Survey finds disconnect between perceived importance of alliance management function at C-level and actual commitment to it.
A study examining the state of alliance management in pharmaceutical companies has revealed that, despite nearly unanimous agreement among study participants that alliances and other collaborations are increasingly important to company strategies, investment in managing alliances is not keeping pace.
The Practice of Alliance Management in the Biopharmaceutical Industry, co-sponsored by the Biopharma Council of the Association of Strategic Alliance Professionals (ASAP) and The Rhythm of Business, found that while a majority of alliance managers at companies with an established alliance management function believe they are viewed by their CEOs as essential to achieving corporate strategy, they are not being afforded the influence necessary to drive those outcomes.
Two-thirds of participants are not satisfied with the influence they presently have and veterans of functions in existence for more than five years are most likely to be unhappy with the sway they have within their organizations. This phenomenon is further crystallized in terms of alliance managers’ perceptions of their growth prospects; over time, alliance managers are less likely to see the position as a path to senior leadership, despite the fact that the role is a sophisticated one, requiring a savvy business person with multi-dimensional talent.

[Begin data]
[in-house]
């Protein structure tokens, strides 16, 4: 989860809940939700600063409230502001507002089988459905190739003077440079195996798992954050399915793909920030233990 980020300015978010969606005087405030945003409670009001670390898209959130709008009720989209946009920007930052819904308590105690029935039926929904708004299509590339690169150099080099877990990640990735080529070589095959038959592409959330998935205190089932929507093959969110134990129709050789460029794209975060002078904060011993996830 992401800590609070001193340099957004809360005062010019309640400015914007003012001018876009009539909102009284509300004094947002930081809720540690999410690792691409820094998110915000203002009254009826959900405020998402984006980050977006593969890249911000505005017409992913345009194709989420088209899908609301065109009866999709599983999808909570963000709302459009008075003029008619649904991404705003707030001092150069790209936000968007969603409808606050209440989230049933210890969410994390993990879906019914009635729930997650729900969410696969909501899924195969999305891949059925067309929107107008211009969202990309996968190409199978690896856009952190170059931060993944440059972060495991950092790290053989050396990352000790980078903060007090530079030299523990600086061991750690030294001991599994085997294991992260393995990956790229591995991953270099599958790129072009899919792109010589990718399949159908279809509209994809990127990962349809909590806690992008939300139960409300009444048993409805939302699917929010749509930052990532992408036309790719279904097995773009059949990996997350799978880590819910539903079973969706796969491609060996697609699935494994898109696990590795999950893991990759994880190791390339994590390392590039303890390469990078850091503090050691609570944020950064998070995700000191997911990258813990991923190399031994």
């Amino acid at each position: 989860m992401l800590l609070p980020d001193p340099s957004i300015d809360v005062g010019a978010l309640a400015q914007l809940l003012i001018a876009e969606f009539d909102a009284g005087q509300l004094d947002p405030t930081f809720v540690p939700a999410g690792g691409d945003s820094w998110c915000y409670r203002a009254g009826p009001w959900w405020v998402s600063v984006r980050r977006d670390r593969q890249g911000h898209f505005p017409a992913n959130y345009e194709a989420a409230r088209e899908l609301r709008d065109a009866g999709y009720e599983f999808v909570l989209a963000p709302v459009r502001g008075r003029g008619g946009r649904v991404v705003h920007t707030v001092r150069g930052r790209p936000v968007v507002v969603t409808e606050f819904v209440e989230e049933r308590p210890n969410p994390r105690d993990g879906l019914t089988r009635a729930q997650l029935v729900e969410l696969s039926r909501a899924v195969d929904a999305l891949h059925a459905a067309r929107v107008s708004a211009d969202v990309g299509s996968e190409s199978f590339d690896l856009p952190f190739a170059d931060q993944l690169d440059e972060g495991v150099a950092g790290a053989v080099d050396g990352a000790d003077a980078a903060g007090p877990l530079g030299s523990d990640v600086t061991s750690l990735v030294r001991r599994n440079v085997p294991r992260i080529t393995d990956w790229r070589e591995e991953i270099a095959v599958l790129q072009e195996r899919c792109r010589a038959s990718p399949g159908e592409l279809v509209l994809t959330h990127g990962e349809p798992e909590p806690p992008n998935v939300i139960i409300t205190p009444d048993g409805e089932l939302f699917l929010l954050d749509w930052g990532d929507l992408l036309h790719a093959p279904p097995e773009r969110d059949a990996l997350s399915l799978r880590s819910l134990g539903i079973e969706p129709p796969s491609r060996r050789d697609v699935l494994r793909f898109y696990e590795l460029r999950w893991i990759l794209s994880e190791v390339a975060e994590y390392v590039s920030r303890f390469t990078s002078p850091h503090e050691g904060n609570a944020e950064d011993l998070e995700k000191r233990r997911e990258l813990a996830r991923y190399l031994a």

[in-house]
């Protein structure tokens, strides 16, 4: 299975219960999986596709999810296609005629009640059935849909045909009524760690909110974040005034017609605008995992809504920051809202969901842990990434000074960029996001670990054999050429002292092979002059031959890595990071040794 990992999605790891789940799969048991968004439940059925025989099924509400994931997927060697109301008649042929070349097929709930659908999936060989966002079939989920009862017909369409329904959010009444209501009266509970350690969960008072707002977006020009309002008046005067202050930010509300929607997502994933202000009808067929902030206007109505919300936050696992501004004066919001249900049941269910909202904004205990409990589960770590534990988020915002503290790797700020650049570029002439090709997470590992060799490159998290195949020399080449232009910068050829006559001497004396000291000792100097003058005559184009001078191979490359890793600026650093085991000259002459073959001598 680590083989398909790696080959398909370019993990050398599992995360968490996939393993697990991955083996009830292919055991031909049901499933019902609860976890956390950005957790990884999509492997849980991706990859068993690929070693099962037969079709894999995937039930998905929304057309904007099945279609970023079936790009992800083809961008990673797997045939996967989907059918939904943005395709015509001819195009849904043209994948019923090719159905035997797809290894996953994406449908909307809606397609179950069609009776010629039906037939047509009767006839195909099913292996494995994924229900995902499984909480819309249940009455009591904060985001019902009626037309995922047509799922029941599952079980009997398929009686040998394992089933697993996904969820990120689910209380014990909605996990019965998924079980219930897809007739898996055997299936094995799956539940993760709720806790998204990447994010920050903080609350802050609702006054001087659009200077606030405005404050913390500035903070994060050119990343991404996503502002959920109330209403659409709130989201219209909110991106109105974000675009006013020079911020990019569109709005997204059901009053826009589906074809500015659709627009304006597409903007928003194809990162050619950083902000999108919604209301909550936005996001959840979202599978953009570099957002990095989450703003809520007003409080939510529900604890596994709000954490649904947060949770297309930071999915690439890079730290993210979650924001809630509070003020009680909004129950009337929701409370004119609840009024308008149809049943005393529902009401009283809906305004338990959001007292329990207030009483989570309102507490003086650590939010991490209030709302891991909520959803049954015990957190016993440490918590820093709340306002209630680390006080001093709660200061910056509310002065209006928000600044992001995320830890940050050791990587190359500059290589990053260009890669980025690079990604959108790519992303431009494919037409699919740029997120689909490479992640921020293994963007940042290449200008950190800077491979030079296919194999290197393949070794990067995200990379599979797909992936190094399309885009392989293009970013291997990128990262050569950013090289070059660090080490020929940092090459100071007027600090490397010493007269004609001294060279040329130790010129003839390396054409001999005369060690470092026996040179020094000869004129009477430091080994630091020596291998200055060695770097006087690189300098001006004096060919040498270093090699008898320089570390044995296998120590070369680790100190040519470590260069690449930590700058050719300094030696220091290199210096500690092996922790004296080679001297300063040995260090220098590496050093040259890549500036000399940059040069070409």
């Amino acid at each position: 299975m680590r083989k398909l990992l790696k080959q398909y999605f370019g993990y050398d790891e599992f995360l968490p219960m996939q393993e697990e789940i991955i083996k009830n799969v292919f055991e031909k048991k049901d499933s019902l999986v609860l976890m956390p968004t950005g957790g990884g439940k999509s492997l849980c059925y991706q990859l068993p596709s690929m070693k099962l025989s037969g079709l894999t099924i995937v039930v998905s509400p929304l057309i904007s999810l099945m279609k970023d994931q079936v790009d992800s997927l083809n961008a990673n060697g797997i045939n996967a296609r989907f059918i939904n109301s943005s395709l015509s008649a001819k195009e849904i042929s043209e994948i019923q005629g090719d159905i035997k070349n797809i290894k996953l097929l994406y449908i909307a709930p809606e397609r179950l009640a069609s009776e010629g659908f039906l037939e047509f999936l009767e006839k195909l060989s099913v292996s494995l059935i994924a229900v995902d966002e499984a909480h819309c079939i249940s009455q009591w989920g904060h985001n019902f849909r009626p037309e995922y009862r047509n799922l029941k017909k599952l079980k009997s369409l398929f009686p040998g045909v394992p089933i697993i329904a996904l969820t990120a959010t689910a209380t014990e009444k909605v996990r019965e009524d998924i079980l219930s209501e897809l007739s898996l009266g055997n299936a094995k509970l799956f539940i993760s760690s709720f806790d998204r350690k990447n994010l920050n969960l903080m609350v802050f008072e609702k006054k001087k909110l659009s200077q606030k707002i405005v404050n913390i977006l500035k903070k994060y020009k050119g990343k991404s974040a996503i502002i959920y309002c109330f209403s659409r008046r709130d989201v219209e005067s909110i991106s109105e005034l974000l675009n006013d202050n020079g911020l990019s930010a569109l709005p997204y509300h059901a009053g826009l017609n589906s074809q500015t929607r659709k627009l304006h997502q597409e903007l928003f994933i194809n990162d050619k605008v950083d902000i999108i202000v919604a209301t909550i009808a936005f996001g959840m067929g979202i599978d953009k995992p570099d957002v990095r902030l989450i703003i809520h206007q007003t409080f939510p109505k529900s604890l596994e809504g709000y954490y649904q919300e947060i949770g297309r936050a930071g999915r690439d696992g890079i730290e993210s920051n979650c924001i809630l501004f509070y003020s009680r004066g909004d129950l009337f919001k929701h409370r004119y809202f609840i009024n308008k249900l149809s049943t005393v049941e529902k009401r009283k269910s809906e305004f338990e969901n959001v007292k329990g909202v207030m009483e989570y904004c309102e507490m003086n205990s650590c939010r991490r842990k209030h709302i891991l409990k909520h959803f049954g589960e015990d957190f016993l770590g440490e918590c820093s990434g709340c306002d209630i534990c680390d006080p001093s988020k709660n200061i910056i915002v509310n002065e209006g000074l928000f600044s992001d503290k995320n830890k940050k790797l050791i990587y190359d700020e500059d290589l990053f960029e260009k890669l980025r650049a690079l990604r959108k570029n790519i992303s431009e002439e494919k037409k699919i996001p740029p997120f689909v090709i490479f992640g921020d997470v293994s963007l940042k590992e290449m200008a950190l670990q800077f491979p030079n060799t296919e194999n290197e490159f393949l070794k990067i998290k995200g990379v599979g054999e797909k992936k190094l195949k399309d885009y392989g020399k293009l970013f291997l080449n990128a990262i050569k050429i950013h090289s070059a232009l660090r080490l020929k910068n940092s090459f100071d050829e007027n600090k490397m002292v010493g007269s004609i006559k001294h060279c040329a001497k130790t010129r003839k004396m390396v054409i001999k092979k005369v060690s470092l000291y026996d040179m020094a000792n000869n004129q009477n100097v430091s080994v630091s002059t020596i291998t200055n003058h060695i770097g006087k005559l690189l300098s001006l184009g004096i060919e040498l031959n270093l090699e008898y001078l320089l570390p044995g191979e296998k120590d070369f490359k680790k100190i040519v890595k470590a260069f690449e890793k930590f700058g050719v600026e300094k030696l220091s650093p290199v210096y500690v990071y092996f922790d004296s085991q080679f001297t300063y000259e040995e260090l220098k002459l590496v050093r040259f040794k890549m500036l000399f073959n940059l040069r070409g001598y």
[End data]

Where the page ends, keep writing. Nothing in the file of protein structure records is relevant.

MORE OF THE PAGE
Despite the perceived importance of alliances, companies’ lack of follow-through can be seen in the amount and quality of manpower committed to achieving company objectives through the alliance function—a majority of study participants report five or fewer full-time alliance management professionals, who are most commonly responsible for three or fewer alliances.
In many companies, alliances generate more than half of both revenue and product pipeline. Sixty percent of participants report alliances in their company’s portfolio that are not managed by alliance professionals. The study examines in detail the role, responsibilities, and organization of the alliance management function in biopharmaceutical companies. Clear differences were found when the data were segregated based on the maturity of the function and its size. Among the findings:
• Alliance management groups take on an increasing array of responsibilities throughout their first five years. After that they relinquish key responsibilities, including planning and evaluation.
• As the alliance portfolio grows, alliance management groups will be required to diversify the alliance management capability with functional managers who have part-time alliance management responsibility.
The study concludes that to realize the strategic and financial objectives of their alliances, companies must take steps to ensure that their alliance and collaboration capability is aligned with the management needs of their alliance portfolio. As portfolios grow larger and increasingly more complex, the risk is that by not investing in the professional management of alliances, they will underperform.